How to Protect Yourself Against Apple’s Eavesdropping FaceTime Bug

January 29, 2019, 1:13 PM UTC

Apple is working on a fix to a FaceTime problem that could see people spy on your conversations.

The company acknowledged on Monday that its chatting app FaceTime has a bug that would allow people to call unsuspecting victims and listen in on them before the recipient answers the call. Apple-tracking blog 9to5Mac found that the issue also affects video and could allow people to look at the recipient before they decide to take or ignore the FaceTime chat.

Unsurprisingly, the problem has caused a stir among privacy advocates and those who are simply concerned about being spied on. And Apple responded on Monday evening by turning off FaceTime Group Chatting from the server to effectively kill the bug and render FaceTime chatting useless until Apple launches a fix.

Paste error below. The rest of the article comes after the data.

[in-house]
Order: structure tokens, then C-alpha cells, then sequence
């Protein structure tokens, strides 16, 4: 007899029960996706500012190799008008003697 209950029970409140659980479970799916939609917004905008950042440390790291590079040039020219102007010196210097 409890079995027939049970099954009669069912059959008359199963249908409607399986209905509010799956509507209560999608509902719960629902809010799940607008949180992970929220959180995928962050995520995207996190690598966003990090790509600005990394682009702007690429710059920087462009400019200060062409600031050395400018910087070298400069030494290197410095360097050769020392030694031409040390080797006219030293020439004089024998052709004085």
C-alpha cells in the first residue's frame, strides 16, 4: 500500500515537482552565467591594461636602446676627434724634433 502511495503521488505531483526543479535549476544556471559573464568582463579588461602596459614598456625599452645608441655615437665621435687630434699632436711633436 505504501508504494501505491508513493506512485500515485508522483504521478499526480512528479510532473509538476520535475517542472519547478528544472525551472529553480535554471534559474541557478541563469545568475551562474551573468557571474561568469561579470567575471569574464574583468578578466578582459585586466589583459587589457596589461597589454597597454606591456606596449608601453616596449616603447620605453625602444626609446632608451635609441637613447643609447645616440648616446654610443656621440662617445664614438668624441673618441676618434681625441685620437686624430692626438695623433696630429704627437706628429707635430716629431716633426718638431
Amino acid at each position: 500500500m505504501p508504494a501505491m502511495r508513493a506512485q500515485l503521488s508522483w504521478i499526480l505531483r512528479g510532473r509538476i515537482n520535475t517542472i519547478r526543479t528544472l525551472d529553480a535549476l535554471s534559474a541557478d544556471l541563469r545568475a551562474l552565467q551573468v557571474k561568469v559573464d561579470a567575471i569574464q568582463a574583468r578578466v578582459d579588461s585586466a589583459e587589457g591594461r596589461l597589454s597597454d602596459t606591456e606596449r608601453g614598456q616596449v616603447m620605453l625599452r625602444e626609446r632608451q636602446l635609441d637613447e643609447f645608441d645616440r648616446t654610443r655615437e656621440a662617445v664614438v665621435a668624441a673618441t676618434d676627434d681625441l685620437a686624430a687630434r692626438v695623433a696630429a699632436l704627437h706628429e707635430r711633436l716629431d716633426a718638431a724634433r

For many, that fix alone would be enough to stop the bug from affecting them. If people can’t call with requests to hold a chat, there’s no way for them to spy on unsuspecting victims. But even then, it’s always good to take matters into your own hands. And once Apple turns the feature back on, there’s no telling whether an update will indeed address the problem.

Therefore, many security experts are recommending people turn off FaceTime in their iOS settings. You can do that by going to your Settings, scrolling down to FaceTime and tapping it, and then toggling it off in that menu. Since the flaw also affects Mac users, you’ll want to open your FaceTime app on the Mac, go to Preferences, and uncheck “Enable this account” to turn it off.

In addition to turning off the affected FaceTime feature, Apple (AAPL) said this week that it’s working on a software update that will fix the bug. The company is planning to release the update later this week.

Until then, it’d be a good idea to keep FaceTime turned off and it’s confirmed that the fix actually works.